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Treasure

Africa in Clay

Pliable arts from across the continent

May-June 2019

Click arrow at right for other images referenced in the text. 
A jar from the Democratic Republic of the Congo, Kongo culture, 1898 or earlier 

Object courtesy of the Peabody Museum of Archaeology and Ethnology. Photograph courtesy of the Harvard Art Museums ©President and Fellows of Harvard College


Click arrow at right for other images referenced in the text. 
A jar from the Democratic Republic of the Congo, Kongo culture, 1898 or earlier 

Object courtesy of the Peabody Museum of Archaeology and Ethnology. Photograph courtesy of the Harvard Art Museums ©President and Fellows of Harvard College

Funerary cylinder from the Democratic Republic of the Congo or Angola, Kongo culture, late nineteenth or early twentieth century 

Object courtesy of the Peabody Museum of Archaeology and Ethnology. Photograph courtesy of the Harvard Art Museums ©President and Fellows of Harvard College


Funerary cylinder from the Democratic Republic of the Congo or Angola, Kongo culture, late nineteenth or early twentieth century 

Object courtesy of the Peabody Museum of Archaeology and Ethnology. Photograph courtesy of the Harvard Art Museums ©President and Fellows of Harvard College

Wood container from the Democratic Republic of the Congo, Kuba culture, 1917 or earlier

Object courtesy of the Peabody Museum of Archaeology and Ethnology. Photograph courtesy of the Harvard Art Museums ©President and Fellows of Harvard College


Wood container from the Democratic Republic of the Congo, Kuba culture, 1917 or earlier

Object courtesy of the Peabody Museum of Archaeology and Ethnology. Photograph courtesy of the Harvard Art Museums ©President and Fellows of Harvard College

Aljana Moons 3 by Alexis Peskine, shot in Senegal, 2015 

Object courtesy of the Peabody Museum of Archaeology and Ethnology. Photograph courtesy of the Harvard Art Museums ©President and Fellows of Harvard College


Aljana Moons 3 by Alexis Peskine, shot in Senegal, 2015 

Object courtesy of the Peabody Museum of Archaeology and Ethnology. Photograph courtesy of the Harvard Art Museums ©President and Fellows of Harvard College

Clay artworks are as varied as the populations of the world: “There are dozens of different typologies of clay,” says Clowes professor of fine arts Suzanne Blier, corresponding to different colors and textures found throughout the earth’s river banks. Viewers can admire the material’s surprising versatility on a single continent at the Harvard Art Museums’ exhibition “Clay—Modeling African Design” (through November 2021), curated by Blier, who is also professor of African and African American studies, and Jessica Levin Martinez, research curator of African art initiatives.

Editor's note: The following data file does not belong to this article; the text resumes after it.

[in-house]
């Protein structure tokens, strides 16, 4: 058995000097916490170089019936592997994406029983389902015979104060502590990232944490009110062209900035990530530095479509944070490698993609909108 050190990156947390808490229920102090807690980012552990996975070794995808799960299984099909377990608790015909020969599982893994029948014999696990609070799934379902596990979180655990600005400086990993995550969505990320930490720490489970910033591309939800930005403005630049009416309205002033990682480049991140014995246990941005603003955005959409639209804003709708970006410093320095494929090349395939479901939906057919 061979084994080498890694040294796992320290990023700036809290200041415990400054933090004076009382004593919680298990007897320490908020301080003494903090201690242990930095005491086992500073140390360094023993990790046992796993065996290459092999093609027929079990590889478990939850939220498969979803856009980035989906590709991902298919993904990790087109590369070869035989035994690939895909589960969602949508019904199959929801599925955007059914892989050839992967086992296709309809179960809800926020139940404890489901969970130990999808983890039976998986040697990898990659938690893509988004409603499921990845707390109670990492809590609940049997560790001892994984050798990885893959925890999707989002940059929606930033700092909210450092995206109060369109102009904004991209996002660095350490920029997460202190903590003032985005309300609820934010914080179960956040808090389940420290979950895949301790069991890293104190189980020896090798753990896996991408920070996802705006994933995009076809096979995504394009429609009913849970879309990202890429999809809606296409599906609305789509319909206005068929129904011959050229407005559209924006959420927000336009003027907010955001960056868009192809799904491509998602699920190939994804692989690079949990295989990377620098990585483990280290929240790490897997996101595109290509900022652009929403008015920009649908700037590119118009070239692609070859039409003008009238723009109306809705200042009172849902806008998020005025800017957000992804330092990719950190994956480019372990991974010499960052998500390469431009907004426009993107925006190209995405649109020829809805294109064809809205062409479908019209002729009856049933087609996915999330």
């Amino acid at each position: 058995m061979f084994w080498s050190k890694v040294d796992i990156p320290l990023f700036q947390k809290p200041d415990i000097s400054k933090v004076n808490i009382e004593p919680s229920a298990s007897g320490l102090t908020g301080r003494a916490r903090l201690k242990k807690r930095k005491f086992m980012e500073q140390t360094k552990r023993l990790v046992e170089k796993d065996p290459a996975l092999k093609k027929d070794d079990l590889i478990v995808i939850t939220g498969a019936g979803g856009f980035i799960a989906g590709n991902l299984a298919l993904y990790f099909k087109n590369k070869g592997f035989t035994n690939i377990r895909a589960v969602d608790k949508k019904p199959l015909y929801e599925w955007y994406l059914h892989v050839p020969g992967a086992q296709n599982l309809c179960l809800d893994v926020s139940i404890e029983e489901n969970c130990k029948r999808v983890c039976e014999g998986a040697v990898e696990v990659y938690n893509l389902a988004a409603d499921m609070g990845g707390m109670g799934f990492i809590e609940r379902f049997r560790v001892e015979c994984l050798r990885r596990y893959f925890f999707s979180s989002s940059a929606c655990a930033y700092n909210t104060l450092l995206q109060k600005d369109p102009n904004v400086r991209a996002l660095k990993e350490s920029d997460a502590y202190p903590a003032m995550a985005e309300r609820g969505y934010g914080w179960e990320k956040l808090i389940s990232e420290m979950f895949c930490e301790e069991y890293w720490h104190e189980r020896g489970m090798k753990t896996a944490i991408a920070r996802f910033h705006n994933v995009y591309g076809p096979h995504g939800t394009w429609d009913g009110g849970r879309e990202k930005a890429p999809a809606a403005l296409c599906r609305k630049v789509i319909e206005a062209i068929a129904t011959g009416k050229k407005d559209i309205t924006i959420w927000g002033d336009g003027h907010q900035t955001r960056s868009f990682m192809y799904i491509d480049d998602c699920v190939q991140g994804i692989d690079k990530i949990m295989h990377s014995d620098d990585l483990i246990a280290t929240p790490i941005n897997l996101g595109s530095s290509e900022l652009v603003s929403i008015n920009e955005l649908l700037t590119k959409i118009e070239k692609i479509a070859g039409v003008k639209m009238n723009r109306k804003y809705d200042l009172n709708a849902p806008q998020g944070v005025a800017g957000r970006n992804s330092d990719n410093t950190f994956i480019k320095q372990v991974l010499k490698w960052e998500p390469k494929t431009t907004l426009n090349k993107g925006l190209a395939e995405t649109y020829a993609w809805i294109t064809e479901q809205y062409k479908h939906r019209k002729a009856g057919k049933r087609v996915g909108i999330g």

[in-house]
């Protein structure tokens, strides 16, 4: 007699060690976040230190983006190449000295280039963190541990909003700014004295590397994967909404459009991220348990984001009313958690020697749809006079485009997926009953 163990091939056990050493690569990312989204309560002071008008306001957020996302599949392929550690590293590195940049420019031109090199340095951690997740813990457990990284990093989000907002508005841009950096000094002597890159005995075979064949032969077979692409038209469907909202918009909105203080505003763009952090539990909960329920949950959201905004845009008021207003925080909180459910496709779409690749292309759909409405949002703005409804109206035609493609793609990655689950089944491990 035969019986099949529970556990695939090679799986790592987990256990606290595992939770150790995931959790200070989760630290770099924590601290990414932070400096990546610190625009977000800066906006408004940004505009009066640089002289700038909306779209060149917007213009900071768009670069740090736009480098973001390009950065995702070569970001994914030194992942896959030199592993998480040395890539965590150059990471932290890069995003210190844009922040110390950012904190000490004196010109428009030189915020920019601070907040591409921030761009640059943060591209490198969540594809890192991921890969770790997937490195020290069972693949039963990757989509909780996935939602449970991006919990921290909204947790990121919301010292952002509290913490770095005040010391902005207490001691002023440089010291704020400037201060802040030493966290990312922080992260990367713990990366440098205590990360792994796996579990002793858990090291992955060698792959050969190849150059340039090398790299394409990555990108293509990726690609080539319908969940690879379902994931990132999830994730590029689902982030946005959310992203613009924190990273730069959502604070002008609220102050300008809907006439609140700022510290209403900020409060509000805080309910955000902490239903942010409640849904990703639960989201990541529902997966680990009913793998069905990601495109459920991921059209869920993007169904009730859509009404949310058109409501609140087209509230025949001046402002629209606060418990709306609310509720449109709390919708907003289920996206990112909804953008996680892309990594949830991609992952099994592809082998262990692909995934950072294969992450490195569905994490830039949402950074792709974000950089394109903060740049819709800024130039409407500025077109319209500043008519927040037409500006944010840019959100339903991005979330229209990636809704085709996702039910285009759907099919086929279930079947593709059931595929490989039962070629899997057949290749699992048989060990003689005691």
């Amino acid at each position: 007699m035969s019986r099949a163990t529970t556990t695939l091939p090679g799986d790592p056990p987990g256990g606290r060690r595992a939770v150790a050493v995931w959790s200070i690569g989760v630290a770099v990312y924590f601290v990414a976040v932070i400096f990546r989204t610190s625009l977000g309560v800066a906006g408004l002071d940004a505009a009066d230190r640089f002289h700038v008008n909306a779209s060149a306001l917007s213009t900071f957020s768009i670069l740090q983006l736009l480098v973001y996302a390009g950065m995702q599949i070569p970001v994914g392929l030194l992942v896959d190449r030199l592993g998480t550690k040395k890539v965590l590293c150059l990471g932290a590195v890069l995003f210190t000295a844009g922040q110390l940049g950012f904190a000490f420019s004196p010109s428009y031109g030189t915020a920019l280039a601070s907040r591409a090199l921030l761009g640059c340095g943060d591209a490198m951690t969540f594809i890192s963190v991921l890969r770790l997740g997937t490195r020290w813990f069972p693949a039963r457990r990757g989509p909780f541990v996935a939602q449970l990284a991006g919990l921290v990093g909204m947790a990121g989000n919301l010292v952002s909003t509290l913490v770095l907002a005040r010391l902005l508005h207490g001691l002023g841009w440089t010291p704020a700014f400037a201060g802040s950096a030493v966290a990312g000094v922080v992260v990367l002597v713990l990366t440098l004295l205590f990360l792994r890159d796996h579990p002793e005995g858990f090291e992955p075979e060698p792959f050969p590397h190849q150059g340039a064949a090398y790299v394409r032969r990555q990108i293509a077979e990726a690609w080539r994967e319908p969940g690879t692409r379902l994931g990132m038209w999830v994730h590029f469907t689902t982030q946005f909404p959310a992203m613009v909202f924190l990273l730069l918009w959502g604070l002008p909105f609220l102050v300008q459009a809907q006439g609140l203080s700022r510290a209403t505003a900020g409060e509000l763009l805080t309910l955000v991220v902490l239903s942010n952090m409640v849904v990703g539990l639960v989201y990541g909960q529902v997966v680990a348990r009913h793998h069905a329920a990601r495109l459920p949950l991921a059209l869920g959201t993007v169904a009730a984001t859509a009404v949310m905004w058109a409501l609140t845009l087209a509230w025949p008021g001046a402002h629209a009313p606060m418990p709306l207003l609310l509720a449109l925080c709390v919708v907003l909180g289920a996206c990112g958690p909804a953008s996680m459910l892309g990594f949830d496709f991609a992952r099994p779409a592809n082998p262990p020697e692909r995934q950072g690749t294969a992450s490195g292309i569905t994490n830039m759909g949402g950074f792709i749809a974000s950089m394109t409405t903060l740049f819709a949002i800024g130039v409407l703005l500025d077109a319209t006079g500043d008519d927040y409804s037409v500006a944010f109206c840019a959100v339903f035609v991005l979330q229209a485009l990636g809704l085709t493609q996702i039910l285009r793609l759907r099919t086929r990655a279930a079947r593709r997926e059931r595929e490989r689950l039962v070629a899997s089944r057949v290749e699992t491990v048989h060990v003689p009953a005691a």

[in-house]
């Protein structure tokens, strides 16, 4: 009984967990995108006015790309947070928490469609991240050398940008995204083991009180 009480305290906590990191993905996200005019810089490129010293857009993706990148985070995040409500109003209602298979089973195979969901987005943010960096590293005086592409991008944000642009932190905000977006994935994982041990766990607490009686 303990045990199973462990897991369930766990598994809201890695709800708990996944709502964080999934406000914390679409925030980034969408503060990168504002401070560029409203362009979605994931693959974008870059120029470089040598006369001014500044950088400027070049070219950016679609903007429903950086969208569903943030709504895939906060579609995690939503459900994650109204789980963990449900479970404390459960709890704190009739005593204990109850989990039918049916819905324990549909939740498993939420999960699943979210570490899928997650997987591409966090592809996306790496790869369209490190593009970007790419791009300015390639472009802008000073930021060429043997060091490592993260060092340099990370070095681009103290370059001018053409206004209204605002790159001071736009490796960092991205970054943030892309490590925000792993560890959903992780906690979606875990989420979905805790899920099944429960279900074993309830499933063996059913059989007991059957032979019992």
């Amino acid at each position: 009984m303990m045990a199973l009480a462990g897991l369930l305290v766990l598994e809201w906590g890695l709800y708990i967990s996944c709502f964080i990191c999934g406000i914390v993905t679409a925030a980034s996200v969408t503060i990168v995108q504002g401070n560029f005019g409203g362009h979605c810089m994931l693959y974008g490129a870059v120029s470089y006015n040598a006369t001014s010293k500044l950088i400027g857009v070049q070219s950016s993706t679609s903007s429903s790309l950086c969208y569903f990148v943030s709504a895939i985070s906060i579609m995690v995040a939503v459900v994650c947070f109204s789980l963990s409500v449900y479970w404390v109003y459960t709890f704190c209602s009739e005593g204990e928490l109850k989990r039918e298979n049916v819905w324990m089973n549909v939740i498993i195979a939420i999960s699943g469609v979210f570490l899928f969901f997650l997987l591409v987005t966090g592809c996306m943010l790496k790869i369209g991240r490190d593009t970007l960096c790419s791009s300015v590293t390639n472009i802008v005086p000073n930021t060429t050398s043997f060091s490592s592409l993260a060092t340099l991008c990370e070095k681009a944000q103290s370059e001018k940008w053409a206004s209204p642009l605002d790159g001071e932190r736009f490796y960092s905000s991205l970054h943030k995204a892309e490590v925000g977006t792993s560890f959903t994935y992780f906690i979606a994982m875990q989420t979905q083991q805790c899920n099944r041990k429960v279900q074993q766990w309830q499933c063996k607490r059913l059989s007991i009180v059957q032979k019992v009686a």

The Nile and Congo rivers define two major regions for ceramics. A sturdy, globular jug from the nineteenth century (above), created by skilled artisans (probably women) from the Kongo culture, would not appear out of place in a museum of modern art: its seemingly improvised watery patterns, in earthy blue, brown, and white, “evoke the Congo River itself and the way it engages different features of the landscape,” an exhibit label reads. Clay also provides a canvas for more tightly focused designs. A hollow cylinder divided into three bands—the top and bottom incised with feline-like creatures representing aristocracy, the center with a checkered, geometric pattern—was probably used in funerary rituals. The longevity of ceramics may have made them practical markers for burial sites, explains Blier, and because clay comes from the ground, where the dead are buried, it is also linked to concepts about the body, ancestral spirits, and the divine. In ancient Egypt, tiny ceramic figurines made of bright blue faience were buried with the dead, to do their chores in the afterlife.

Most of the objects displayed—pottery, masks, jewelry, an acoustic instrument—involve clay elements, but the exhibit also invites viewers to explore the pliability of other materials. An eye-catching photograph by contemporary artist Alexis Peskine, one of the few pieces not borrowed from the Peabody Museum of Archaeology and Ethnology, shows two figures on a Senegalese beach wearing tin cans, rice bags, and plastic bottles refashioned into space-age suits. A part of the Afrofuturist movement, it combines pan-African themes with modernity, technology, and self-determination—the ability to mold a new future.

The exhibit, and Blier’s recent research, are bound up with larger historical questions. Why consider Africa as a unified whole? One reason, she explains, is that the division of the continent into regions—North Africa as connected to the European sphere, and sub-Saharan Africa on the periphery—is a relic of colonialism. “The Sahara really did not exist as a wall between northern and southern cultures,” she says. An exhibit piece makes that point: a raffia palm textile from the Kuba culture in present-day Congo, adorned with geometric patterns of mind-bending complexity. (A wooden box in a similar style, shown above, sits below it.) Such textiles were collected early in Europe; they were considered luxury fabrics, like velours, and used in nativity scenes and elsewhere, Blier says. “These have been highly valued for a long time.”

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